Example: If you have an Evaluation Frequency of two minutes, the Trigger Threshold (if not zero) has to be at least two minutes or some cadence of two minutes (e.g., two, four, six, eight minutes, etc.)
Now that we covered some key concepts and “gotchas,” here are other little tips and tricks to help you get the most out of the Advisory Conditions you set up.
You can get access to the library of available Advisory Conditions by opening the Global Conditions List (Navigator Pane > Advisory Conditions > Conditions List)
However, it is important to note although an Advisory Condition is in this list, this does not mean it is actively being evaluated. You will need to add Advisory Conditions to the Conditions Pane with the desired Action for an Advisory Condition to evaluate and trigger the configured Action(s).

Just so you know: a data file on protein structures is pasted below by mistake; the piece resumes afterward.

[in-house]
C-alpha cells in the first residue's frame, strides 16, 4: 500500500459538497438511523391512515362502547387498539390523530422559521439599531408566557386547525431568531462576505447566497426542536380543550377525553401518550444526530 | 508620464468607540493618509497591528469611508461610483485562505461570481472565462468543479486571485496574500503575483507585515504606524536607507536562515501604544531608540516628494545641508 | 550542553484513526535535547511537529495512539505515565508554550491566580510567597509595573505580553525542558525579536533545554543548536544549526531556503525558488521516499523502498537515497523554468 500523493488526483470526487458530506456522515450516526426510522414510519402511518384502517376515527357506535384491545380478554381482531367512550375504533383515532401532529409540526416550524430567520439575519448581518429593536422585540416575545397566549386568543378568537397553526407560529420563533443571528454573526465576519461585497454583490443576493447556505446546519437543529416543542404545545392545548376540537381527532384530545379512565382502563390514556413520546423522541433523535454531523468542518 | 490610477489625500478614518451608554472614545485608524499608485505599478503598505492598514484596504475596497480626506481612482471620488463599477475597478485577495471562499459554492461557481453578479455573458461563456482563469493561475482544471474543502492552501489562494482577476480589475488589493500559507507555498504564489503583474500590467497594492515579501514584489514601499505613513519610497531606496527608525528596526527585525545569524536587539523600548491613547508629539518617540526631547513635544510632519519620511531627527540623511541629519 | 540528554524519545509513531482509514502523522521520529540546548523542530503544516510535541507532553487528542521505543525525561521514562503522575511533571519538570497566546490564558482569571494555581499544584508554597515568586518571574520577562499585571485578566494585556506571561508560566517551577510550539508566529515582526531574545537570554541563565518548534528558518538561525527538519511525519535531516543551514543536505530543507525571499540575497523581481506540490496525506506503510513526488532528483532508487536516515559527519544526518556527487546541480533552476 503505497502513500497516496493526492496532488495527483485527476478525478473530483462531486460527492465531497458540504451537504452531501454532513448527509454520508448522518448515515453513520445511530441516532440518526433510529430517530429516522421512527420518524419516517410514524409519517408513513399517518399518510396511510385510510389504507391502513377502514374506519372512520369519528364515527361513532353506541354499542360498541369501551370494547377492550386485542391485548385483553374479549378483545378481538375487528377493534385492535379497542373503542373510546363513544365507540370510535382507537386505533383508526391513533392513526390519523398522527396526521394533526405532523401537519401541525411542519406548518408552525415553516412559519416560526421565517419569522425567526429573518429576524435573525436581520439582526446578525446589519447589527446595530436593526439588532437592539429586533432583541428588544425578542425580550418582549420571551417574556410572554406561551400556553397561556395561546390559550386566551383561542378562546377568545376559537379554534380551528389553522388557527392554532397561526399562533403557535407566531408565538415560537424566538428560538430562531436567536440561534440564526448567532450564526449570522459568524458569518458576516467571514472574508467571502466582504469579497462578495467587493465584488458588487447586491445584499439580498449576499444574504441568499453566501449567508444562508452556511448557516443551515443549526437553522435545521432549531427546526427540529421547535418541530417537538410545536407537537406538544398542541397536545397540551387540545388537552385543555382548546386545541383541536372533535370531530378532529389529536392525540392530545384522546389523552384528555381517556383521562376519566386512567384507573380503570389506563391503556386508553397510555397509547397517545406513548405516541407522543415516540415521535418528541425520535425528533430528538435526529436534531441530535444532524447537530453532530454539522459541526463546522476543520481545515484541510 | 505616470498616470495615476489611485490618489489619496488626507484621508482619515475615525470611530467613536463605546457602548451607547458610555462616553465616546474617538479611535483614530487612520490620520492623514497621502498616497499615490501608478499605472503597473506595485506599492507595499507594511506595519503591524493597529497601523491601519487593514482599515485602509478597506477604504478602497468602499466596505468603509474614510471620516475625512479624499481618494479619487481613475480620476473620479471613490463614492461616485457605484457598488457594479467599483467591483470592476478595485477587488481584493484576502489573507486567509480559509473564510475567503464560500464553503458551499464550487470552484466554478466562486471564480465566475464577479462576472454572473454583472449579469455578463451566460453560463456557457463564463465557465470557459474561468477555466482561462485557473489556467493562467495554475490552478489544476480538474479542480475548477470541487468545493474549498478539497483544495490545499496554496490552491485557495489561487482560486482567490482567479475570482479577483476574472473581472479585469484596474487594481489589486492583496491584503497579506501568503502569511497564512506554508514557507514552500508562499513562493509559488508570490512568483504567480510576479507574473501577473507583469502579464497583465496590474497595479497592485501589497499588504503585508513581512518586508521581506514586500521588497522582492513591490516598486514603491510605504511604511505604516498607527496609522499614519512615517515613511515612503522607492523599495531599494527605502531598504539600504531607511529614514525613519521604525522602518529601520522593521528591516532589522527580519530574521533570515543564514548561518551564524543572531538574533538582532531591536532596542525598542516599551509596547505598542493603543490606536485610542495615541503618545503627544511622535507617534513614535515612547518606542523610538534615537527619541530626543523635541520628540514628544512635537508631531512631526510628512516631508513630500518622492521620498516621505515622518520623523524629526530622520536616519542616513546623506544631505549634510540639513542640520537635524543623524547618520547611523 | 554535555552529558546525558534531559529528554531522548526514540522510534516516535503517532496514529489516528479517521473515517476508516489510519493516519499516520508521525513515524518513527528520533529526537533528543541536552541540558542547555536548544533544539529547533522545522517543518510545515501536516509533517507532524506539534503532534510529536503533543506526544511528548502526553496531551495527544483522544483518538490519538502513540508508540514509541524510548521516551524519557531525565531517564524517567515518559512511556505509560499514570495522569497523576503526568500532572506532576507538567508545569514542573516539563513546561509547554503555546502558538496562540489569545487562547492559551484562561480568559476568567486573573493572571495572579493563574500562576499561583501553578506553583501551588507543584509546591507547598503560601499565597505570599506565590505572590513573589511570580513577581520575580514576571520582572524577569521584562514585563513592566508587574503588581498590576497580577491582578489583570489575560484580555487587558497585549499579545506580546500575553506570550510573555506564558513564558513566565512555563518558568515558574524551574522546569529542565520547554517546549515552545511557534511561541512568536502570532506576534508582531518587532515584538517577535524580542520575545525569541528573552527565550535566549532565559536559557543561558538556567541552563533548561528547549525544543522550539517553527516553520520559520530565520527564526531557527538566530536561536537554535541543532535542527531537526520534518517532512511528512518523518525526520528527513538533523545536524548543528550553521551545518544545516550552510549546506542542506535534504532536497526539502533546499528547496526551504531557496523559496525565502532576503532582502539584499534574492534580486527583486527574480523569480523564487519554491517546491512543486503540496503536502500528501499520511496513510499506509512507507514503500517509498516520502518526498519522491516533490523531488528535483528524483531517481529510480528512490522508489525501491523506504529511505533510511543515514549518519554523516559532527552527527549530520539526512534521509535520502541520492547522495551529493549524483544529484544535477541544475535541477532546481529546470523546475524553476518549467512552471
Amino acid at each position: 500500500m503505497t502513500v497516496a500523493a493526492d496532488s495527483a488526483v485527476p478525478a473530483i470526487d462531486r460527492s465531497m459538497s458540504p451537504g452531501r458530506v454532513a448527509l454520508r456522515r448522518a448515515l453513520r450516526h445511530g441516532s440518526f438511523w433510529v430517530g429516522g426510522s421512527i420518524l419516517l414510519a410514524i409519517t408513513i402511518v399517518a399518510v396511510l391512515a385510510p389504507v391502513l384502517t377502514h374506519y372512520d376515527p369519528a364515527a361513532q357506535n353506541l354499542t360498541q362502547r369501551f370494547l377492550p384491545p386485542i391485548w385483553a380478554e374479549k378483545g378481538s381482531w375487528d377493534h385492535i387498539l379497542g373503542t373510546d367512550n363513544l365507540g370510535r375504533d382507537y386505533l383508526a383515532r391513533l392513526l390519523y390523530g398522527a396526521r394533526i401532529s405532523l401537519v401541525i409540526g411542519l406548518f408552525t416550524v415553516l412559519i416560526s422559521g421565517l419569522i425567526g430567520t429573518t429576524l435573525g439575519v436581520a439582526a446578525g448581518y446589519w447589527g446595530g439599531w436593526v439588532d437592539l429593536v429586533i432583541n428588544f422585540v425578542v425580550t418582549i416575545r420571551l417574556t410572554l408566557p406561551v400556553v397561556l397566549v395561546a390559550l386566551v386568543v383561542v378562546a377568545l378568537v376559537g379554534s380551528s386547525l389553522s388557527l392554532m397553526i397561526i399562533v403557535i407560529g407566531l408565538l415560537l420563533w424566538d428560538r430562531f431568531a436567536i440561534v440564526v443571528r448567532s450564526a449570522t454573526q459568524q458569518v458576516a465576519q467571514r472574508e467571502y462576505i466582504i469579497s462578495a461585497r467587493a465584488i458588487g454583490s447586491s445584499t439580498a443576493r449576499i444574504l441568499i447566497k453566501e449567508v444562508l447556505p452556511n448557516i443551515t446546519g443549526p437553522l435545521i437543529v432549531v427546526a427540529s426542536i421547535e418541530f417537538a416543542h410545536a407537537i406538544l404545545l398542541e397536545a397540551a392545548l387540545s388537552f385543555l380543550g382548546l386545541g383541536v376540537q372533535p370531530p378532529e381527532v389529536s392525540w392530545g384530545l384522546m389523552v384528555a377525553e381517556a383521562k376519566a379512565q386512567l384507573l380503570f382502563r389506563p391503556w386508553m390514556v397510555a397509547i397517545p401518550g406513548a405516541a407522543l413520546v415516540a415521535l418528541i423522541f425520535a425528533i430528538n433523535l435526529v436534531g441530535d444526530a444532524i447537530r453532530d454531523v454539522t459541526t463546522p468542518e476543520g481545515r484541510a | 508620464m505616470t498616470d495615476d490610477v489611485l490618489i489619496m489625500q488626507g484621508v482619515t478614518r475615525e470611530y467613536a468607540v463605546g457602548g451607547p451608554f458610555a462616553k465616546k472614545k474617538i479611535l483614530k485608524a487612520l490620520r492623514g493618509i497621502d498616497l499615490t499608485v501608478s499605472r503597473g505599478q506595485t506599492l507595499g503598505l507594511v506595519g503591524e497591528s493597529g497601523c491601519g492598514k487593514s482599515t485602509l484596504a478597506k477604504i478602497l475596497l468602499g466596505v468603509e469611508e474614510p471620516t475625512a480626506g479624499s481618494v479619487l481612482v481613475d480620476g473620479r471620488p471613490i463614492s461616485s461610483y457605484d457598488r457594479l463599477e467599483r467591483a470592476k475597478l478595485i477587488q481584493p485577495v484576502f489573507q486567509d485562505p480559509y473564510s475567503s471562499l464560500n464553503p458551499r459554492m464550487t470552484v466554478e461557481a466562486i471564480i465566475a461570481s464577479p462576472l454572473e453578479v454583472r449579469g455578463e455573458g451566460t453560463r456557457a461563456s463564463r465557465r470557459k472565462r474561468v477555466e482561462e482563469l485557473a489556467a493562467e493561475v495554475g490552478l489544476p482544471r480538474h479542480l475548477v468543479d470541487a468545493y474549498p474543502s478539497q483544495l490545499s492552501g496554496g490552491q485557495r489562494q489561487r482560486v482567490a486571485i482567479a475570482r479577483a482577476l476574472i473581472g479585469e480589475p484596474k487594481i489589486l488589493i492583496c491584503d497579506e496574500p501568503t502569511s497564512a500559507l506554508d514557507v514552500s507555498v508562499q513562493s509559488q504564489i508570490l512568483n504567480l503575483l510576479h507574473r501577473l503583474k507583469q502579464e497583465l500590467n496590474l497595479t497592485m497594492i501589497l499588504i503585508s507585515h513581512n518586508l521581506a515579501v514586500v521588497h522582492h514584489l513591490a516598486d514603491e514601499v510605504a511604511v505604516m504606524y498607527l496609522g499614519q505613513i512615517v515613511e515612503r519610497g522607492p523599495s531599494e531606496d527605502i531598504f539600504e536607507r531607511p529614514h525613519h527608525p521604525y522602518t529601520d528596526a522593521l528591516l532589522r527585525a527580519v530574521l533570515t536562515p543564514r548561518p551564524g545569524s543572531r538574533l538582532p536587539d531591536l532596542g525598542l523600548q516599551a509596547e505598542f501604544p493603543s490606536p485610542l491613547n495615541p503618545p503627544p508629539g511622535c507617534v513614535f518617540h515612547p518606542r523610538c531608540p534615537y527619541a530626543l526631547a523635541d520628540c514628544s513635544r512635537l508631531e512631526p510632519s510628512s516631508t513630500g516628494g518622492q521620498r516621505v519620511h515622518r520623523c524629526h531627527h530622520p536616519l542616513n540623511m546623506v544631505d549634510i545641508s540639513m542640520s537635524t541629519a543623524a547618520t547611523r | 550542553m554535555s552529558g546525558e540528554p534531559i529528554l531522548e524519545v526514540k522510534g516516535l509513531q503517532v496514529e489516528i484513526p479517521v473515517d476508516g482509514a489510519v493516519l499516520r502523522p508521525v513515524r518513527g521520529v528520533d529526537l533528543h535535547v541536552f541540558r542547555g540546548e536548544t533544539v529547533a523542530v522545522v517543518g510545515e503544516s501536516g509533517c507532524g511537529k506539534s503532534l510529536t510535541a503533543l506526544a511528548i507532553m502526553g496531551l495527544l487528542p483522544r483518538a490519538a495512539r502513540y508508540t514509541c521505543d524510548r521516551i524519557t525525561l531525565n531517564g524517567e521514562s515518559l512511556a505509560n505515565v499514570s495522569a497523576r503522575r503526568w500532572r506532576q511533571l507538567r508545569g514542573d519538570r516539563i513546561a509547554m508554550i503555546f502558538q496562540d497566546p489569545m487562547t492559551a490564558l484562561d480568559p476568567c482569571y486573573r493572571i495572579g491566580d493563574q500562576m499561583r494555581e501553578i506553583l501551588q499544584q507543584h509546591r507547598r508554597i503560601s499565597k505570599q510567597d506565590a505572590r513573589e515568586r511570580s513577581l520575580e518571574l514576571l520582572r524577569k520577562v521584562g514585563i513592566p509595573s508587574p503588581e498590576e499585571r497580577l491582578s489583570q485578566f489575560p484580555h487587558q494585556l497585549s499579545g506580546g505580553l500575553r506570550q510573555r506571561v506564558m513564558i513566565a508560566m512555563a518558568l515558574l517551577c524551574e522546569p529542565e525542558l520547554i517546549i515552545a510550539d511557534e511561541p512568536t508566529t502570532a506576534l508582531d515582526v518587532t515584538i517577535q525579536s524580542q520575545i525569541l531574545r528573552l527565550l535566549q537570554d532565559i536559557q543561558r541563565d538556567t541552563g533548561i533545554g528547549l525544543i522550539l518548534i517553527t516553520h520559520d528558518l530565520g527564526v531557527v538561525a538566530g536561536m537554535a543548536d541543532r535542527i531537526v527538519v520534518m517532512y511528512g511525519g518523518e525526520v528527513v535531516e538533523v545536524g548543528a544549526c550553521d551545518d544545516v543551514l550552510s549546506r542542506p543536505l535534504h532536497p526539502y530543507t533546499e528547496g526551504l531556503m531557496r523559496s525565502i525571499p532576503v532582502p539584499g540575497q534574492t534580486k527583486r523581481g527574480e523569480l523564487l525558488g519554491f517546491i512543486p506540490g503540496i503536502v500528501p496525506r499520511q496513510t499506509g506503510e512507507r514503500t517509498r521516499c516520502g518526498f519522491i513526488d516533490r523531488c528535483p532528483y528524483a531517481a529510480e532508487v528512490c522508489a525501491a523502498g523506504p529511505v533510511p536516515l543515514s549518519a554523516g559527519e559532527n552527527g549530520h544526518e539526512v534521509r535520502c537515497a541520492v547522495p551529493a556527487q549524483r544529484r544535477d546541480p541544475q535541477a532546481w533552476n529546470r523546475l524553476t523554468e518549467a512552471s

In the Conditions List, you can:
- View, create, and edit Advisory Conditions
- Review their descriptions and links to additional information
- Manually evaluate the selected Advisory Condition
It is also important to note you cannot edit default Advisory Conditions. Instead, you will be prompted with the option to make a copy of the selected Advisory Condition when attempting to edit, which will allow you to fully modify the copied version. Keep in mind, though, as this copy is a separate condition, you will likely want to remove the default version from the Conditions Pane and add the newly modified copy to effectively swap them out.